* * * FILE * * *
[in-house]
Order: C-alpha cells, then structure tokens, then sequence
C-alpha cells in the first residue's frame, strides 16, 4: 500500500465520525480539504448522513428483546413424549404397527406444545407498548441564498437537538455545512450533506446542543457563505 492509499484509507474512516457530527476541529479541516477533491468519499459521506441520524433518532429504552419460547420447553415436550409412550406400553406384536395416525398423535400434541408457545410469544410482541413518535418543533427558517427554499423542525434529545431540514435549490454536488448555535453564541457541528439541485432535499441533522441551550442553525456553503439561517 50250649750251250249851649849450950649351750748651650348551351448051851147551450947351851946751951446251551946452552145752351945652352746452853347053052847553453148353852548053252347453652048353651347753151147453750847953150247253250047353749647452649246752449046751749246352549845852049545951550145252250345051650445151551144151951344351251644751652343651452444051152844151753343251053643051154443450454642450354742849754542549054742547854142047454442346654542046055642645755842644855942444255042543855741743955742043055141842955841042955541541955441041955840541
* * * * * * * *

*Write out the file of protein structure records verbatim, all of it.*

[in-house]
Order: C-alpha cells, then structure tokens, then sequence
C-alpha cells in the first residue's frame, strides 16, 4: 500500500465520525480539504448522513428483546413424549404397527406444545407498548441564498437537538455545512450533506446542543457563505 492509499484509507474512516457530527476541529479541516477533491468519499459521506441520524433518532429504552419460547420447553415436550409412550406400553406384536395416525398423535400434541408457545410469544410482541413518535418543533427558517427554499423542525434529545431540514435549490454536488448555535453564541457541528439541485432535499441533522441551550442553525456553503439561517 50250649750251250249851649849450950649351750748651650348551351448051851147551450947351851946751951446251551946452552145752351945652352746452853347053052847553453148353852548053252347453652048353651347753151147453750847953150247253250047353749647452649246752449046751749246352549845852049545951550145252250345051650445151551144151951344351251644751652343651452444051152844151753343251053643051154443450454642450354742849754542549054742547854142047454442346654542046055642645755842644855942444255042543855741743955742043055141842955841042955541541955441041955840541